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NYCLU, Human Rights Groups Call For Immediate Action On Local Human Rights Legislation

The New York Civil Liberties Union and leading city human rights organizations came together on the steps of City Hall this afternoon to demand action on Int. 512-A, the Human Rights in Government Operations Audit Law (Human Rights GOAL).

Citing overwhelming evidence of widespread inequality in New York City, the groups demanded that the city’s leadership stand up and address the problem with meaningful long-term solutions that move past election season politicking. Int. 512-A proposes changes to the way the City of New York currently handles discrimination and other human and civil rights issues.

“City administrators have to look for patterns of unequal treatment under the law, and when the data reveal inequality and injustice, city officials have to take steps – with community input — to put a stop to it,” said Donna Lieberman, Executive Director of the NYCLU. “The human rights initiative says it’s not good enough just to collect the data. The mayor and City Council must pass this bill.”

This legislation would move the city from a passive system that responds to individual complaints of discrimination to a comprehensive and proactive system that involves partnerships between city agencies and community advocates. Thirty-two council members have signed on as sponsors of the bill. If passed, the legislation would require city agencies to conduct periodic reviews of their programs and policies, using data and community input, to ensure that they do not have the effect of being discriminatory.

“As we learned from Hurricane Katrina’s vastly disproportionate impact on communities whose needs were long ignored by all levels of government, elected officials and policymakers must consider how policies and programs affect all segments of the population,” said Cindy Soohoo from Columbia University’s Human Rights Institute. “This is especially true in New York City, where poverty rates and income disparities are among the greatest in the nation.”

Participants at the press conference all demanded action to remedy pervasive inequality in the City, including the underemployment of black youth, the glass ceiling in city managerial positions, voter disenfranchisement in the Asian community, limited access to affordable housing in Latino communities, racial and income disparities in health care, police misconduct against sexual minorities, pervasive residential segregation, underinvestment in low-income and immigrant communities, limited access to transportation and buildings for people with disabilities, and inadequate measures to address hate crimes, racial profiling, and sexual harassment.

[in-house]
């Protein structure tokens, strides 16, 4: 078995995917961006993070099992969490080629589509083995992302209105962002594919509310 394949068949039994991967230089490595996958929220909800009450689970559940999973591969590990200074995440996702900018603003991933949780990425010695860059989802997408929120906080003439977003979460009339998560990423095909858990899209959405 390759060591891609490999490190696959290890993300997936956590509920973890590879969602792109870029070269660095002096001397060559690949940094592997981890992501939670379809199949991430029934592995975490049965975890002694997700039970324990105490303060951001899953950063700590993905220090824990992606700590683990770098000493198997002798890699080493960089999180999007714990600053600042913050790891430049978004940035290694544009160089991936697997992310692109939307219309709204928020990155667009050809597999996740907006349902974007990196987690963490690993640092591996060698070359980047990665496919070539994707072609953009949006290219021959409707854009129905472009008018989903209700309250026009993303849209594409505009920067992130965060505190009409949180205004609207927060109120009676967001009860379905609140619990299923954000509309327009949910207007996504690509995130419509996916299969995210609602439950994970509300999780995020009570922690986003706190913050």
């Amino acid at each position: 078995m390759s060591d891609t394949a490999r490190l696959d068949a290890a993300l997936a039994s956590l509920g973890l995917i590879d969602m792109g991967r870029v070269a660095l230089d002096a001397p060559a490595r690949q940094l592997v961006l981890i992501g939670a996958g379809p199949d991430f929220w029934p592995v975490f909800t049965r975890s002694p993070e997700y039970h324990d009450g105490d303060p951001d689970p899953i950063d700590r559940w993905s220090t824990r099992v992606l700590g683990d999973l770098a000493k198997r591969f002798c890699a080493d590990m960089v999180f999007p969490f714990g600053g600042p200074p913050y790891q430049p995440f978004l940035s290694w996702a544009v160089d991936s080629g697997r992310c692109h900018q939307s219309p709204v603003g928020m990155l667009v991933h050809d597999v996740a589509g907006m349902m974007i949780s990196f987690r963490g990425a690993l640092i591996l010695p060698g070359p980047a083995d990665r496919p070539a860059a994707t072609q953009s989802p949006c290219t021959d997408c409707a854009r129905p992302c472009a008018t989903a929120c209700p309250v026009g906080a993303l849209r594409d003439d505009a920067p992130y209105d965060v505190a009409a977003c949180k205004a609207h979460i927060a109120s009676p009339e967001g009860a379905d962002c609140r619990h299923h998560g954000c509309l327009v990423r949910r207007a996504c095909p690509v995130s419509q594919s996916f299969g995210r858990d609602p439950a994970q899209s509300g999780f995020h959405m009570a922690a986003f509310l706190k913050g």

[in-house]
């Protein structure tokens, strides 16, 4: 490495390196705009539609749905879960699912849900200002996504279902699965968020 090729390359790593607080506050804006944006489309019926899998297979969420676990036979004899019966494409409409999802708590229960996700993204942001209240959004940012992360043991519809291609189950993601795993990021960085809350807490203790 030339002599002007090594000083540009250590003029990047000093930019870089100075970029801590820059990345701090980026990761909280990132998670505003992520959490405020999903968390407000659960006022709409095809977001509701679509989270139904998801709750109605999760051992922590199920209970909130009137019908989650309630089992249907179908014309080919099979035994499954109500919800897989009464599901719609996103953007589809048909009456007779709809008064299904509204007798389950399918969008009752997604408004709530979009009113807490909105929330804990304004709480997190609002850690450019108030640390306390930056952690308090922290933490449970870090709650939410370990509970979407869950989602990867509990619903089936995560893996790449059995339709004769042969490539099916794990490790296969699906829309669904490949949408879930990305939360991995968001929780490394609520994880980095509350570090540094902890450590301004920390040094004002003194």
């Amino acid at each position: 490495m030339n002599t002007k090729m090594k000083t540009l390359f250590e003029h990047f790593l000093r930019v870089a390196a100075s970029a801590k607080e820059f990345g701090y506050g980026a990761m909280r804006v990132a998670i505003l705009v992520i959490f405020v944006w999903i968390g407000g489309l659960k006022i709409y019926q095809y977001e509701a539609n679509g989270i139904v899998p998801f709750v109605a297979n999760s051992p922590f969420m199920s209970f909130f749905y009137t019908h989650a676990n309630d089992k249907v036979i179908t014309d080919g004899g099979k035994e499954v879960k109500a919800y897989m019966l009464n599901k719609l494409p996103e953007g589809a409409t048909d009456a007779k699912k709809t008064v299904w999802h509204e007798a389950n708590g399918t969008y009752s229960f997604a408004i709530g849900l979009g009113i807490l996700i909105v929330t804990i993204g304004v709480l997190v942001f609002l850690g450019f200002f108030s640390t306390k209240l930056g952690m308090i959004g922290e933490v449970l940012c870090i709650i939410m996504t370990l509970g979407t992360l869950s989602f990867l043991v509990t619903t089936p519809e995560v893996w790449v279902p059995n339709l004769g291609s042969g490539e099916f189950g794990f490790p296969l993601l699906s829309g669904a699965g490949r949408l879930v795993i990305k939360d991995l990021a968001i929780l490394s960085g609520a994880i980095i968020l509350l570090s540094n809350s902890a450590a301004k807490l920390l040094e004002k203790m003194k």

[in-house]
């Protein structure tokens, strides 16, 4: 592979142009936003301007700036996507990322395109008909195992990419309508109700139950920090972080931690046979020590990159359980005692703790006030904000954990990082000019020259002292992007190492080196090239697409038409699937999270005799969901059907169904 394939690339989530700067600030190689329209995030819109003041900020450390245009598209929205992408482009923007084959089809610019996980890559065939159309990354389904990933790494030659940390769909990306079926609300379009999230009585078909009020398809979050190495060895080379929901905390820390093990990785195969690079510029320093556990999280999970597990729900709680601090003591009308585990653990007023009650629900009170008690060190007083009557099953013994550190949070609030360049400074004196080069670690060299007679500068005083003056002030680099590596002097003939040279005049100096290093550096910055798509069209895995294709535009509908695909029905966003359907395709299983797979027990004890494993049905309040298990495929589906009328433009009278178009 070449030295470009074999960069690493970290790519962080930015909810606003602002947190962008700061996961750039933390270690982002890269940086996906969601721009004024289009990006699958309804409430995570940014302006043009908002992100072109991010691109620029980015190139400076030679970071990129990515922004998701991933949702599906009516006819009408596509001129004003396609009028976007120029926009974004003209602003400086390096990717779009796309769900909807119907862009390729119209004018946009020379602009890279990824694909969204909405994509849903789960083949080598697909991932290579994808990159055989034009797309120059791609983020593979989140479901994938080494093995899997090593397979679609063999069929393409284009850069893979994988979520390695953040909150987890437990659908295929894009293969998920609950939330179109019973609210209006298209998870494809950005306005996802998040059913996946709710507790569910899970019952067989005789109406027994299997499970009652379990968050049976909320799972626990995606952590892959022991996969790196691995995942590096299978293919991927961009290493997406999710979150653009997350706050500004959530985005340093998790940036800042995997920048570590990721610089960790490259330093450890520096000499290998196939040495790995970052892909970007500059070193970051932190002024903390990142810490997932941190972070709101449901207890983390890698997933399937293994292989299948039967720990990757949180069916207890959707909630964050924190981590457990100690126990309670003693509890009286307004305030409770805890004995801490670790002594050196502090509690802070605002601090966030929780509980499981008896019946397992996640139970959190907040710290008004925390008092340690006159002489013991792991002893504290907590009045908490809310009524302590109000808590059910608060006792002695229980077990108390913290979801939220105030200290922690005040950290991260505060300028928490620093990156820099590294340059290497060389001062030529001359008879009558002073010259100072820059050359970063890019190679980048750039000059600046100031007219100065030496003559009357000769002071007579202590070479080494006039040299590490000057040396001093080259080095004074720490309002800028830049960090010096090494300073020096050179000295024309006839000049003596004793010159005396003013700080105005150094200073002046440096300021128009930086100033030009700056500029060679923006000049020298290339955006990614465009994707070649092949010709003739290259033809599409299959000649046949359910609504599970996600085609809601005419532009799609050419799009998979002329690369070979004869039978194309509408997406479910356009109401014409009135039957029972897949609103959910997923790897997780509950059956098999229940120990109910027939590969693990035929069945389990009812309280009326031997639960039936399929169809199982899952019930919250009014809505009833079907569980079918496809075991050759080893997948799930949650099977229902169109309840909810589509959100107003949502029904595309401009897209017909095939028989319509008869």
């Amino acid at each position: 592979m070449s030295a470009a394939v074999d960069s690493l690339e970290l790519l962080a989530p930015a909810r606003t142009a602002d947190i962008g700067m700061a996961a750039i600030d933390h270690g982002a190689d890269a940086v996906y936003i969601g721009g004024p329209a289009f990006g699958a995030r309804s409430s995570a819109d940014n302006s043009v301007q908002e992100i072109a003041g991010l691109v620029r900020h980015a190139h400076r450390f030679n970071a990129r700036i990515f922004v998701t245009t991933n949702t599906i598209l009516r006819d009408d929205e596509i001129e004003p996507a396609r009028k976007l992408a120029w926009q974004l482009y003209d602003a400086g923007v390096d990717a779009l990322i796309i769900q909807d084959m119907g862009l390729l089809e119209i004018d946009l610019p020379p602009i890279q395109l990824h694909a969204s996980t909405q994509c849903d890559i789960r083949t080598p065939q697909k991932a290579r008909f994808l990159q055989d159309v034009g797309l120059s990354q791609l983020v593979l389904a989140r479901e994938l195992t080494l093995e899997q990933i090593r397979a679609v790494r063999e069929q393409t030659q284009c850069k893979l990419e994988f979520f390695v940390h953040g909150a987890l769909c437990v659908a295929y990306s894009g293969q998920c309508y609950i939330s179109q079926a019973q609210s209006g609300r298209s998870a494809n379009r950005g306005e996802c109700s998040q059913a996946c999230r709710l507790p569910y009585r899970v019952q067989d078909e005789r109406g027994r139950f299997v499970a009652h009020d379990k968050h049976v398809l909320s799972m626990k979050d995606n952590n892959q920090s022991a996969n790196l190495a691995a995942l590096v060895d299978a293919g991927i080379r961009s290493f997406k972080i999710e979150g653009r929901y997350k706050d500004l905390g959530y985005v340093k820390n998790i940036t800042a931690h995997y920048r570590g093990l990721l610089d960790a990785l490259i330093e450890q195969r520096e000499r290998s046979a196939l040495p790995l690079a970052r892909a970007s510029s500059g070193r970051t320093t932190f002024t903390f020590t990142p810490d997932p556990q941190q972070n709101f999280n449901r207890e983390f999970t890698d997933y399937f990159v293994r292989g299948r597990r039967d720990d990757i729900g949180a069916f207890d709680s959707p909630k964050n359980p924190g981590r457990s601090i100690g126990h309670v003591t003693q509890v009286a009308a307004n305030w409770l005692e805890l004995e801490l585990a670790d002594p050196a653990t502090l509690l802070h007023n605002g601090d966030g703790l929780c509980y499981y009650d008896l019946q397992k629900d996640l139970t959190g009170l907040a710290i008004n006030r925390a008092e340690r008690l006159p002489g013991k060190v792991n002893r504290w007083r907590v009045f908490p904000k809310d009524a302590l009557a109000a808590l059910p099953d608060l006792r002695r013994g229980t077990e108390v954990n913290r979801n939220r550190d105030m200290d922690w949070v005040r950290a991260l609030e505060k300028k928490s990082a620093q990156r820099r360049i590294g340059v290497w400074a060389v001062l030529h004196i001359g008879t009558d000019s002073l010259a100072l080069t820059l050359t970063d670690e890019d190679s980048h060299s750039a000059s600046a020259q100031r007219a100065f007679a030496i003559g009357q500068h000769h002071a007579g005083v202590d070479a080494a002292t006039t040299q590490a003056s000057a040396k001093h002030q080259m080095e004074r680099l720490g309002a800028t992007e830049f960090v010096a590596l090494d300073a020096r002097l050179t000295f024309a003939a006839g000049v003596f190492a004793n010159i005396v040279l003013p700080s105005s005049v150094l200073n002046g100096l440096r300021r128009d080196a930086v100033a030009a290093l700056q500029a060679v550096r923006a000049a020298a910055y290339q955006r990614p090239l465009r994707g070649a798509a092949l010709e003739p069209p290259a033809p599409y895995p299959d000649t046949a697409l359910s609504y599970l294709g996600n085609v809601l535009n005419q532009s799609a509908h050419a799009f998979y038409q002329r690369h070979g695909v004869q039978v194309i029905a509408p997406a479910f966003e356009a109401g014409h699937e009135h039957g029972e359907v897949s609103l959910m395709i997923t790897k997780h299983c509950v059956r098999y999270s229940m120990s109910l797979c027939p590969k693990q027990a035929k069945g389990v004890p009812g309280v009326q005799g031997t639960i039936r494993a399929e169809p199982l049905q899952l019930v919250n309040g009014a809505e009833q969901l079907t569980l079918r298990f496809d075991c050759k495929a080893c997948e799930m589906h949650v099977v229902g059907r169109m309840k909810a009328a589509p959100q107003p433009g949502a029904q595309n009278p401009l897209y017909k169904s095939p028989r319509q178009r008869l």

“You’ve heard today about the scope and devastating impact of systemic discrimination in the city, and the inadequacy of the city’s approach to addressing these problems,” said Council Member Bill Perkins who first introduced the legislation. “This is why we are calling for immediate action on Int. 512-A, which gives city leaders a bold new tool for tackling deep-rooted problems.”

Int. 512-A has the support of former Mayor David Dinkins who, at the first hearing on the bill, urged that the City take steps to safeguard the rights of the people of our City rather than only seeking remedies once the damage is done. Other individual supporters include C. Virginia Fields, Rep. Jerry Nadler, Rep. Major Owens, Ronnie Eldridge, Ruth Messinger, Catherine Abate, Jerry Lopez, and Rev. Dr. James Forbes, Jr.

The legislation was developed by the NYC Human Rights Initiative (NYCHRI), a citywide coalition of over 80 community-based organizations, service-providers, advocacy groups, policymakers, and labor unions, as well as individual clergy, elected officials and educators. A summary of the legislation, as well as other background and informational materials are available by accessing

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